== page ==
upon purchases,[18]the constitutional limitation upon use taxes primarily arises intheir
. An out-of-state vendor must have a taxable nexus with the state before it can be requiredto collect the use tax from the consumer and remit it to the state.[19]As in the sales tax context, thatnexus only exists if the vendor has a physical presence in the state.[20]For example, if a consumerpurchases goods from either a mail-order or an Internet company, neither of whom have a physicalpresence within the consumer's state of residence, a state cannot assess a sales tax or require a vendor tocollect a use tax on the state's behalf for that purchase.{5}Because the Constitution limits a state's ability to require vendors to
a use tax on the state'sbehalf, and not the state's authority to
the use tax on purchases used within the state, states willincreasingly assess use taxes in circumstances when a vendor lacks the physical presence sufficient forthe state to require the vendor to collect the sales or use tax. Unless the vendor voluntarily collects theuse tax,[21]however, it must be collected directly from purchasers, thus posing severe collectionproblems for state and local governments. Most states do not have an effective system in place to monitoruse tax obligations,[22]and thus, the majority of Americans are not aware of their duties to pay such usetaxes.[23]States would prefer requiring out-of-state vendors to collect these use taxes from customersand then remit the revenues to the states; since Internet vendors will rarely satisfy the physical presencestandard in more than a few states, the inherent nature of the Internet makes an already difficultcollection problem virtually impossible. It is estimated that in 2000, state and local governments mayhave lost as much as $9.1 billion in lost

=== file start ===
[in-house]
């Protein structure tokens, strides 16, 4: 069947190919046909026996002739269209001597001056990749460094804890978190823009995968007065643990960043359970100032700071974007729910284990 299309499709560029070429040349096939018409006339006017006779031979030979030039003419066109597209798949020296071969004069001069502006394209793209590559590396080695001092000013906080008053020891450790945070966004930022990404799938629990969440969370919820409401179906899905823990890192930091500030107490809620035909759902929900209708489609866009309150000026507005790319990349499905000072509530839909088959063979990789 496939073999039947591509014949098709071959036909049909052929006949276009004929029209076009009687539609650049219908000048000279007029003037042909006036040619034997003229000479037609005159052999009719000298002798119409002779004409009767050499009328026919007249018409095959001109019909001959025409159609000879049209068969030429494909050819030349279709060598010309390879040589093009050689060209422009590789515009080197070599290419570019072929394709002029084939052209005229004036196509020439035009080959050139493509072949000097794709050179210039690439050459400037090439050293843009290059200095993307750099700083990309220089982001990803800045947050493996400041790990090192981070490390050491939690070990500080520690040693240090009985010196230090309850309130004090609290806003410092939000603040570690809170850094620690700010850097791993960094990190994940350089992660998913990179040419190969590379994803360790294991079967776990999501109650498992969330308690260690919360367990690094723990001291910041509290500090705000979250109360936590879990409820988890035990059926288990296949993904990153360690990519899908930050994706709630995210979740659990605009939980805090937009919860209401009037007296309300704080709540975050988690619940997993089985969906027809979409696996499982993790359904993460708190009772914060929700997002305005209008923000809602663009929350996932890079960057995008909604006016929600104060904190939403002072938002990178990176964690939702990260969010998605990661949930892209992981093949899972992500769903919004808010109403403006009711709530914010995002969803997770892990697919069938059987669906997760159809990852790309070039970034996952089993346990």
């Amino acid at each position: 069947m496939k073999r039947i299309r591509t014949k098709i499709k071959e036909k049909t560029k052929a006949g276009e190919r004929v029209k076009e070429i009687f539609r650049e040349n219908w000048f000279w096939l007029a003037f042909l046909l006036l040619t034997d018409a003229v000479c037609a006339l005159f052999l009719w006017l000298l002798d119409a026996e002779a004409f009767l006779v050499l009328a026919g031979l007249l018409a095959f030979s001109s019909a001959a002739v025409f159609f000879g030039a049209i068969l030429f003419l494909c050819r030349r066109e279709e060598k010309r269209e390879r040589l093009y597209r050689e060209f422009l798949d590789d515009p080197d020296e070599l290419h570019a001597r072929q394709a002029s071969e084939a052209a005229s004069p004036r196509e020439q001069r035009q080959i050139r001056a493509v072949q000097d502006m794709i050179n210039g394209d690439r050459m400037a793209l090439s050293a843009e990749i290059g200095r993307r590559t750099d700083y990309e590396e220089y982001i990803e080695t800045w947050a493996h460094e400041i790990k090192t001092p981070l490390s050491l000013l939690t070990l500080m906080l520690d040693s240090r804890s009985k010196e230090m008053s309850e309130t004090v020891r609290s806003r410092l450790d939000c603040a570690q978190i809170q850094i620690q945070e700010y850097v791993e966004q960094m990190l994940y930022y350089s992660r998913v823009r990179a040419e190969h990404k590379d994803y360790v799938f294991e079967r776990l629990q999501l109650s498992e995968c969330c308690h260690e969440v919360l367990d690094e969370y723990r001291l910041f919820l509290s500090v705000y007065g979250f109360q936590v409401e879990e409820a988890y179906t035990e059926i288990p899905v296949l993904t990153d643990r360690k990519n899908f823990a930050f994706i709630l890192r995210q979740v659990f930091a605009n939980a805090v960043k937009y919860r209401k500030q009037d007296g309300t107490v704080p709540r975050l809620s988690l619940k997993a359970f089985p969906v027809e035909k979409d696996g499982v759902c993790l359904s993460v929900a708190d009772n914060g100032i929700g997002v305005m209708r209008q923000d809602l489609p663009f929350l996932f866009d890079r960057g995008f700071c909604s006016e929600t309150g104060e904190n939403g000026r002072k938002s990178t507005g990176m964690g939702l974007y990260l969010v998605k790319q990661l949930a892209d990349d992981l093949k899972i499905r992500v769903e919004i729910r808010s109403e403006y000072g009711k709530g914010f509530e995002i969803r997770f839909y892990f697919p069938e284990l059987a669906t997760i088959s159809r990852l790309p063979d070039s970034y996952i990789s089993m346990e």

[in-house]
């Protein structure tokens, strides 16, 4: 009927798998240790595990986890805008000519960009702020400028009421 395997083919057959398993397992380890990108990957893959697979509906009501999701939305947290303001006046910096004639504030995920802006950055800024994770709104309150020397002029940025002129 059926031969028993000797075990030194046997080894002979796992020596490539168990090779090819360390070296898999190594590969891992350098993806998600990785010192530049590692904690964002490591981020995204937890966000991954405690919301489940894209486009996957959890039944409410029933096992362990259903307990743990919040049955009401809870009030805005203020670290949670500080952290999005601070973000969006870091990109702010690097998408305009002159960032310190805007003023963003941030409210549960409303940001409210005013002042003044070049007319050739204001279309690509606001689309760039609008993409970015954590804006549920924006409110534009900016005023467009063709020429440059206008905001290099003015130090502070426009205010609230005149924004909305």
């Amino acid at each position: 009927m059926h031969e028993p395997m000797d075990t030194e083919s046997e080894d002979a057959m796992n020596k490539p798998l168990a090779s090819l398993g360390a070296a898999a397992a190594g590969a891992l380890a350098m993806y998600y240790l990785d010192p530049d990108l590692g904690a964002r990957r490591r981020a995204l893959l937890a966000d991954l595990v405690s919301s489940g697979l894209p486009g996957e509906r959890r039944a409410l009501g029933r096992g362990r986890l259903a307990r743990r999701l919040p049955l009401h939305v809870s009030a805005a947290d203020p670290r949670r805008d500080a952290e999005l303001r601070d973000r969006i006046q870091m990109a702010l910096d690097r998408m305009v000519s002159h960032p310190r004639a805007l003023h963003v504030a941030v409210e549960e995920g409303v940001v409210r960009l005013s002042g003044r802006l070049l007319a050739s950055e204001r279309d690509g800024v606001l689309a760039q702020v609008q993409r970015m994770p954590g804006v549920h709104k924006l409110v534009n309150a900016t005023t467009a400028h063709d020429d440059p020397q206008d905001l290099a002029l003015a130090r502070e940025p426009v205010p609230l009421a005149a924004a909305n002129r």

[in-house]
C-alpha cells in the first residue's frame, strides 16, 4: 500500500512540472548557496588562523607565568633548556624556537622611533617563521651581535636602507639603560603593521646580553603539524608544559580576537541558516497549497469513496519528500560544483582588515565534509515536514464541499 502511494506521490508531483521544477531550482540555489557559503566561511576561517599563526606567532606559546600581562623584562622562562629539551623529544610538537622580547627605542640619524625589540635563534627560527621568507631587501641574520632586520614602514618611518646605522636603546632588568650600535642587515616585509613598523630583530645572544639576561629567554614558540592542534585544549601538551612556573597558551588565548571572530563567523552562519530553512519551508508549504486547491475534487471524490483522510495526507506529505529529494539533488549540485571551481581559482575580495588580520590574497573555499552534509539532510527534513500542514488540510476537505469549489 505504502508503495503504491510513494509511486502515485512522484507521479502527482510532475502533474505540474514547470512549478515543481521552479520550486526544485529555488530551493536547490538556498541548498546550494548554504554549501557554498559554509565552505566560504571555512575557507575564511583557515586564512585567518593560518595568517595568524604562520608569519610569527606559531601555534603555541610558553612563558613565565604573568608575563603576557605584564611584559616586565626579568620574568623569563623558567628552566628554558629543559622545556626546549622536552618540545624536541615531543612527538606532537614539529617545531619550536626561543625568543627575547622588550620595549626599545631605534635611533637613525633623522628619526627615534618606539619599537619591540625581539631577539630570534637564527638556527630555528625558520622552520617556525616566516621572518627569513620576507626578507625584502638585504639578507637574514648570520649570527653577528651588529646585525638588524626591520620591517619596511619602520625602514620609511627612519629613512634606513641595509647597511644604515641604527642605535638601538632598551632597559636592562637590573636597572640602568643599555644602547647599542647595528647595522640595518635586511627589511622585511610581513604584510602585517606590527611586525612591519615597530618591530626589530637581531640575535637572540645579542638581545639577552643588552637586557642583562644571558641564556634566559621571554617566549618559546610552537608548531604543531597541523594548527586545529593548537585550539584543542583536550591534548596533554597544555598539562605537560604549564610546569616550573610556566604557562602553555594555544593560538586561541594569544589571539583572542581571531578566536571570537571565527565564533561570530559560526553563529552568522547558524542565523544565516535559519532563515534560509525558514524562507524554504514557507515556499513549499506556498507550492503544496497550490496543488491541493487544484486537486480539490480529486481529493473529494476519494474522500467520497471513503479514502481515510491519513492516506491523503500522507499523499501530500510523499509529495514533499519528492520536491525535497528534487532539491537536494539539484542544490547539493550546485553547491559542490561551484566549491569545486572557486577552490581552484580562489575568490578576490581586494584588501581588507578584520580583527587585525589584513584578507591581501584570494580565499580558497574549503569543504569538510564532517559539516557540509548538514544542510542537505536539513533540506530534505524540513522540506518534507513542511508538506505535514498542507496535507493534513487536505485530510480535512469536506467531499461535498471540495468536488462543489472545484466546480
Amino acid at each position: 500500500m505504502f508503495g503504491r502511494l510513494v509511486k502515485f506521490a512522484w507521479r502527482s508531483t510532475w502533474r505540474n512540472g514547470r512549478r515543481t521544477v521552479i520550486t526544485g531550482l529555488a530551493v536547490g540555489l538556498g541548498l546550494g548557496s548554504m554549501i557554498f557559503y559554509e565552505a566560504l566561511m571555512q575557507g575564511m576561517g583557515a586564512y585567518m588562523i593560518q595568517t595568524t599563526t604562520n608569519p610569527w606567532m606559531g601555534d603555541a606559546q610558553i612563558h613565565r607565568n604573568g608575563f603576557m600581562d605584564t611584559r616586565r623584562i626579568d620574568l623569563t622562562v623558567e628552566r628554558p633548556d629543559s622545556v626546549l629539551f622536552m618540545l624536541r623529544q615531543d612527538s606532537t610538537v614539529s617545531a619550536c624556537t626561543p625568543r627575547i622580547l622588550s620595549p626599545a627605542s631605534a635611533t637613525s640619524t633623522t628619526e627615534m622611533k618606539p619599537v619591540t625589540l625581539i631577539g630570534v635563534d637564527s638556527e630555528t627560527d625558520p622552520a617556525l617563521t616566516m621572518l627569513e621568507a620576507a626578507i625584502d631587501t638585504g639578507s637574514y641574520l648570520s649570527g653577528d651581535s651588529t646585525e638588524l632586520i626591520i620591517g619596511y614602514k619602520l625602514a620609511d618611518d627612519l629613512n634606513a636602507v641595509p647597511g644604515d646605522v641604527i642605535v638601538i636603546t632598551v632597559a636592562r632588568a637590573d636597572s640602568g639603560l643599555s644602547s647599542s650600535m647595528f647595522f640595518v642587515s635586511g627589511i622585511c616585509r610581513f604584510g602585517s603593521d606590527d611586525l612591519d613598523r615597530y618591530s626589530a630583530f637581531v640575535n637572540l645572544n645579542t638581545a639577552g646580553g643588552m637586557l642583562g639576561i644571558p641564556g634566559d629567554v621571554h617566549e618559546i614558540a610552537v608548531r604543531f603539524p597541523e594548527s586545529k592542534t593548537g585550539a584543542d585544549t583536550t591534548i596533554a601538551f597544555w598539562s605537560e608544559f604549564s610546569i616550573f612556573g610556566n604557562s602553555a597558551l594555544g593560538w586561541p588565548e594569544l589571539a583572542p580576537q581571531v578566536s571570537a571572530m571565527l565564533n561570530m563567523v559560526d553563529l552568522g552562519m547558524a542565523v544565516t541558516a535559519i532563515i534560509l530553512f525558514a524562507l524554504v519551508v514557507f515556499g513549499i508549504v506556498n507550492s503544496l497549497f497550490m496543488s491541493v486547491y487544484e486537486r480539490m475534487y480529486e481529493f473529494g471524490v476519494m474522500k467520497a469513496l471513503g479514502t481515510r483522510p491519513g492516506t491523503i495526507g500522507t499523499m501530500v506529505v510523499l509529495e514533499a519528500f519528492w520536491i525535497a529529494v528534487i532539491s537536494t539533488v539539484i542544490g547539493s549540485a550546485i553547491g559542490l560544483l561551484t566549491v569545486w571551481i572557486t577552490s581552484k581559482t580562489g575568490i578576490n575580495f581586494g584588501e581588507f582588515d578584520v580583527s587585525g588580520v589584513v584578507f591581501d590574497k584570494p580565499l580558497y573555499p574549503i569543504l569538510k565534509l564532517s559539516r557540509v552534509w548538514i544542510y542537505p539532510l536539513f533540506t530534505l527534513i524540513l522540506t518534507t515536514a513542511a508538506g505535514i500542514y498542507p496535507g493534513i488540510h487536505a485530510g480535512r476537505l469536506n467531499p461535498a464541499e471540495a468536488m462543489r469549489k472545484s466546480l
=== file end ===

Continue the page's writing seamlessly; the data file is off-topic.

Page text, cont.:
tax revenues, one-third of which is attributable to use taxesowed on Internet purchases.[24]By 2003, state and local governments will lose an estimated $12.5billion annually from lost
taxes[25]and an additional $20 billion annually in uncollected
taxeson Internet purchases.[26]